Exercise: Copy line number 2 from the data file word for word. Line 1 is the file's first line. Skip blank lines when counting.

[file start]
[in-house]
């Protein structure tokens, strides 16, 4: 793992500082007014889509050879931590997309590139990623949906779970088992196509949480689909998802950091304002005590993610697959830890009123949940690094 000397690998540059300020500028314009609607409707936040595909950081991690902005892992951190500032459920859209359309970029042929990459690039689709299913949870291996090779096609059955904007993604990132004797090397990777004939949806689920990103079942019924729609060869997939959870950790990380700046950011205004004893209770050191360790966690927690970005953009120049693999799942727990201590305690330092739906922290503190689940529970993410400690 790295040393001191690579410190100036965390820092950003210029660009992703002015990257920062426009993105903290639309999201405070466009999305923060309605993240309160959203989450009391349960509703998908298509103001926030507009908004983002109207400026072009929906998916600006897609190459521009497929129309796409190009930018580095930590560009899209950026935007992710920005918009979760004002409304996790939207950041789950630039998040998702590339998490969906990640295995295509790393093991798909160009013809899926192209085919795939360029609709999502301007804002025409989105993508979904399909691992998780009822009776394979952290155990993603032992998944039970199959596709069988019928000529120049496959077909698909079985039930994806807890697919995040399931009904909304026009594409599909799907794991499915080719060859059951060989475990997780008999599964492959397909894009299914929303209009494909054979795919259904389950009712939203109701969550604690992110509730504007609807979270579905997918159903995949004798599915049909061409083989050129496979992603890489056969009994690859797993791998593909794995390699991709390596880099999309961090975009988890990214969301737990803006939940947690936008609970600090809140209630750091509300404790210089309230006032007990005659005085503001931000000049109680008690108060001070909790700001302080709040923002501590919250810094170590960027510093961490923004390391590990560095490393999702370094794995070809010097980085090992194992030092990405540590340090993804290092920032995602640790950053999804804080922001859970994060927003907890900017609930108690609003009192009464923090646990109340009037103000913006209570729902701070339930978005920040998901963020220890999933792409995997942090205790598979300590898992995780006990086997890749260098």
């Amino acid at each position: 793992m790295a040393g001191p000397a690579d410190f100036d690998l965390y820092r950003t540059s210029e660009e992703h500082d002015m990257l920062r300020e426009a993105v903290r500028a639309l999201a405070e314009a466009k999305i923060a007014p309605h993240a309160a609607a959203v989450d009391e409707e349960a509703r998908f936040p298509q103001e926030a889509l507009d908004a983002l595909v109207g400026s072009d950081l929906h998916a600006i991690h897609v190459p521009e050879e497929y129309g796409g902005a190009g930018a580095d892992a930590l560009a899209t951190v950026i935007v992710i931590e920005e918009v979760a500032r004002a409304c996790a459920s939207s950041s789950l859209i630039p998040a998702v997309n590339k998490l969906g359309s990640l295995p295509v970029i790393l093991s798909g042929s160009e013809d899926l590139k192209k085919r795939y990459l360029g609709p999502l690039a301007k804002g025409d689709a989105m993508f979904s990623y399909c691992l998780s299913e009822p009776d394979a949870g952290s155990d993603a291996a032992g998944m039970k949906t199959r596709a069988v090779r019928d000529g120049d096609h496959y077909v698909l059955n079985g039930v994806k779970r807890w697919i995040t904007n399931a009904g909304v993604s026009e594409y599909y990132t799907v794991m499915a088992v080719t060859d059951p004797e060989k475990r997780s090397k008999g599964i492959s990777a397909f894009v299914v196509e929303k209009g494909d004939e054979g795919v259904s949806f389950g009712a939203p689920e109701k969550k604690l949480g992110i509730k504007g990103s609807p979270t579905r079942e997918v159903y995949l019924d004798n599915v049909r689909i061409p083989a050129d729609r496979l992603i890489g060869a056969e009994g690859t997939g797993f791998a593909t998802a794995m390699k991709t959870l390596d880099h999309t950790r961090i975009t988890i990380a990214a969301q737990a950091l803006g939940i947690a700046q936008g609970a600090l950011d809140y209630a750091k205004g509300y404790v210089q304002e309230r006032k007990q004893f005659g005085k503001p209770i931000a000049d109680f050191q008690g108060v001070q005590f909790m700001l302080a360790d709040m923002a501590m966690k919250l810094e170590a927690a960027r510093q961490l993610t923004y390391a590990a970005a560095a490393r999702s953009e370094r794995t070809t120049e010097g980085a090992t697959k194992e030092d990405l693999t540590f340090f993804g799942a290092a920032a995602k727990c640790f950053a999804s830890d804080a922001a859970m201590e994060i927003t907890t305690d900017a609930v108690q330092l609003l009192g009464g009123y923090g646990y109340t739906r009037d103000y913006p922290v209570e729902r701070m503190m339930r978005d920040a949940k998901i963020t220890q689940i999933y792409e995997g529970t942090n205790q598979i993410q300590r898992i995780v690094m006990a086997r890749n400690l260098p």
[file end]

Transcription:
């Protein structure tokens, strides 16, 4: 793992500082007014889509050879931590997309590139990623949906779970088992196509949480689909998802950091304002005590993610697959830890009123949940690094 000397690998540059300020500028314009609607409707936040595909950081991690902005892992951190500032459920859209359309970029042929990459690039689709299913949870291996090779096609059955904007993604990132004797090397990777004939949806689920990103079942019924729609060869997939959870950790990380700046950011205004004893209770050191360790966690927690970005953009120049693999799942727990201590305690330092739906922290503190689940529970993410400690 790295040393001191690579410190100036965390820092950003210029660009992703002015990257920062426009993105903290639309999201405070466009999305923060309605993240309160959203989450009391349960509703998908298509103001926030507009908004983002109207400026072009929906998916600006897609190459521009497929129309796409190009930018580095930590560009899209950026935007992710920005918009979760004002409304996790939207950041789950630039998040998702590339998490969906990640295995295509790393093991798909160009013809899926192209085919795939360029609709999502301007804002025409989105993508979904399909691992998780009822009776394979952290155990993603032992998944039970199959596709069988019928000529120049496959077909698909079985039930994806807890697919995040399931009904909304026009594409599909799907794991499915080719060859059951060989475990997780008999599964492959397909894009299914929303209009494909054979795919259904389950009712939203109701969550604690992110509730504007609807979270579905997918159903995949004798599915049909061409083989050129496979992603890489056969009994690859797993791998593909794995390699991709390596880099999309961090975009988890990214969301737990803006939940947690936008609970600090809140209630750091509300404790210089309230006032007990005659005085503001931000000049109680008690108060001070909790700001302080709040923002501590919250810094170590960027510093961490923004390391590990560095490393999702370094794995070809010097980085090992194992030092990405540590340090993804290092920032995602640790950053999804804080922001859970994060927003907890900017609930108690609003009192009464923090646990109340009037103000913006209570729902701070339930978005920040998901963020220890999933792409995997942090205790598979300590898992995780006990086997890749260098």